At the plate: The Wolverines have balance on offense, reaching the 50-50-200 milestone in home runs, stolen bases and walks in fewer than 60 games. Enjoying her most productive season since her memorable freshman campaign, senior Samantha Findlay provides a hefty percentage of the power with 21 home runs. Freshman Dorian Shaw hasn't received quite as much attention as classmate Taylor, but she encapsulated a productive first season by driving in all five runs in the clincher against Kent State in the Ann Arbor Regional. Even if balls aren't otherwise flying out of the park, eight players have at least five doubles. The Wolverines can clear the bases from anywhere in the batting order -- a critical attribute for a team that has six players with on-base percentages of .400 or better.
Keep an eye on: Teddi Ewing. A starter at shortstop since the day she arrived -- which meant having the unenviable task of replacing Jessica Merchant -- Ewing has quietly gone about maturing into a dangerous offensive player who is hitting .348 with a team-high 18 stolen bases. Regularly batting ninth, Ewing resets the order and provides another RBI opportunity for Findlay and others the second or third time through the lineup.
In the circle: There is a reason the series between the No. 4 seed and an unseeded visitor earned the most votes in an ESPN.com poll about the weekend's most intriguing pairing. Strikeout pitchers are still softball's crowd pleasers, and no pitcher is more likely to rope in casual fans than the senior who made headlines beyond the sport by no-hitting the United States Olympic team earlier this spring. So who is Angela Tincher? The most obvious stat that comes to mind is strikeouts per seven innings. In the college game's history, only Texas' Cat Osterman struck out more hitters per seven innings than Tincher. But equally telling is that Tincher is allowing just 2.5 hits and 1.6 walks per seven innings this season. She's allowing 0.5 extra-base hits per game. All of which means that in a typical start, an opponent is going to get four runners on base, and all of them will start from first base. Good luck with that.
At the plate: In an ideal world, every team would hit the ball well all the time. In the postseason, hitting it at the right time sometimes is good enough. Virginia Tech entered the Knoxville Regional with 16 home runs in 56 games. Four games and four home runs later, the Hokies left Tennessee with their first regional title. The performance in Knoxville aside, the Hokies are built to put together runs one at a time. Leadoff hitter Jenna Rhodes ranks among national leaders with 41 stolen bases, while Charisse Mariconda, Erin Ota and Misty Hall have combined for 51 stolen bases in 54 attempts. Mariconda, Ota and senior Kelsey Hoffman also provide more reliable gap power in the top half of the lineup than the team's overall .336 slugging percentage might suggest.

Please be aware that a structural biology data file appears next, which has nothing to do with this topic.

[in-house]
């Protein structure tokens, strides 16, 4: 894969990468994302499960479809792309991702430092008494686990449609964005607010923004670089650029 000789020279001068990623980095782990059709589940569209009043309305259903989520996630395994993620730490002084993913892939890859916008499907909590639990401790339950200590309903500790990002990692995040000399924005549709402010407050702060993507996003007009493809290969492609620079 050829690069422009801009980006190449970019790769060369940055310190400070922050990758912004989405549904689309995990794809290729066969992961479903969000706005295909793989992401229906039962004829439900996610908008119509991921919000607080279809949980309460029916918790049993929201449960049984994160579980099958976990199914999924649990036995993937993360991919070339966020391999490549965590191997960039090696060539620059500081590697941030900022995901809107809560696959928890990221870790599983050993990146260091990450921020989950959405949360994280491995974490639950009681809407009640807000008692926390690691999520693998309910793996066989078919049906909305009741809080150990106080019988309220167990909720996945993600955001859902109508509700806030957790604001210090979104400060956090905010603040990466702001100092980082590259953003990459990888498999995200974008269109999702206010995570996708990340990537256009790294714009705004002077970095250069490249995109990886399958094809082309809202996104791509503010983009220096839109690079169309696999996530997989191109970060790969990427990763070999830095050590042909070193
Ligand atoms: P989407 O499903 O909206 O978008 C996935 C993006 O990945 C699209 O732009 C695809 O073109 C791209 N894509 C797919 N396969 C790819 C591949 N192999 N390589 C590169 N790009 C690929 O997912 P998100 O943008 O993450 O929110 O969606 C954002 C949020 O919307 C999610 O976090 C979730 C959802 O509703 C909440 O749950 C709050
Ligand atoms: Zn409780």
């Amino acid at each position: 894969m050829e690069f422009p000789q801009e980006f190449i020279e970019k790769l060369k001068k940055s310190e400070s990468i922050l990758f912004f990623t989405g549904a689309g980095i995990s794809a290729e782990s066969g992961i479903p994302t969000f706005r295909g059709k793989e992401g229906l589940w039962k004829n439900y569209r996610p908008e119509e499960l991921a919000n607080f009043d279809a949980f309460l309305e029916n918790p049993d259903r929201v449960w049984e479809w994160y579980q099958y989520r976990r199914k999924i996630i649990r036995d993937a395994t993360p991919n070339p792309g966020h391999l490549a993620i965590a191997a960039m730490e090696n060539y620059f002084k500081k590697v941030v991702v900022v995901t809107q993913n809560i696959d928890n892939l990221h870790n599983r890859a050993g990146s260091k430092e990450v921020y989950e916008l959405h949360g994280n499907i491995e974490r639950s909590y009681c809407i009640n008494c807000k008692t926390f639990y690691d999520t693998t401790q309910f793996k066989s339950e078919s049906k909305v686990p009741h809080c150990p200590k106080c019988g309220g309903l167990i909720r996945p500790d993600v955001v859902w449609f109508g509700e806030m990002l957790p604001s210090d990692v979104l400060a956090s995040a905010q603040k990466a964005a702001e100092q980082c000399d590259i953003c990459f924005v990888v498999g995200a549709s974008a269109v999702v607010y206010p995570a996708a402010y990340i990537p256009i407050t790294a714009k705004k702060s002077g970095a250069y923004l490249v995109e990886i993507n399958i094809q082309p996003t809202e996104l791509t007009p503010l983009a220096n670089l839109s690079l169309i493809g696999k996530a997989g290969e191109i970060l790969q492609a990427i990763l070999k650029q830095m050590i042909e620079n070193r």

Keep an eye on: Misty Hall. Hall's emergence in the regional -- she hit a game-winning home run in a 1-0 win against Louisville and a grand slam in the 4-2 clincher against Tennessee -- was huge for the offense. A sophomore playing her first season of Division I softball after transferring from Louisburg College (where she drove in 42 runs with a 1.398 OPS), Hall is a tall, athletic player with speed, patience and power. All that has been missing to date is consistency.
No. 2 UCLA
In the circle: The Bruins have the conventional pitcher for a championship contender in the form of senior ace Anjelica Selden. They also have the unconventional. Not many college softball teams utilize a closer. Canisius' Mallory Aldred led the nation with 15 saves, eight more than any other player. (And the three players tied for second were all starters who threw more than 250 innings.) Then again, not many college softball teams have the depth in the circle UCLA possesses in Selden, Donna Kerr and Megan Langenfeld. And even though Langenfeld has only five saves this season, she has emerged as a master of relief. Selden has rebounded from a rocky junior season, regaining her strikeout touch (10.0 per seven innings) and her control (nine-to-one strikeout-to-walk ratio). But when she did run into trouble in regionals, Langenfeld stepped in with 8.2 innings of shutout relief.
At the plate: In its own way, it says something about just how good this young Bruins lineup is in that it's so easy to overlook the home run void that has been around Westwood this season. The Bruins enter play against Georgia with just 33 home runs, their fewest in any season since the 1998 team hit 22 en route to an 18-28 record. The current team has no such trouble winning without home runs or scoring without them. The Bruins average 4.9 runs per game, which is down a little from last season but enough to give them a better run differential when the team's improved pitching is factored in. How do they do it? In 21 Pac-10 games, the Bruins struck out 22 fewer times than any other team. And in both the Pac-10 and NCAA tournament, one extra ball in play per game isn't necessarily insignificant.
Keep an eye on: Amanda Kamekona. The Fullerton transfer is doing her best to restore the home run trot. Kamekona is responsible for nearly 40 percent of the team's total home runs, including two in the Los Angeles Regional (the Bruins "exploded" for five home runs in those three games) and five in the team's last nine games. Along with freshman Monica Harrison, Kamekona also has helped shore up a leaky defense. Paired together in the middle of the infield, the two have committed just 12 errors.
No. 15 Georgia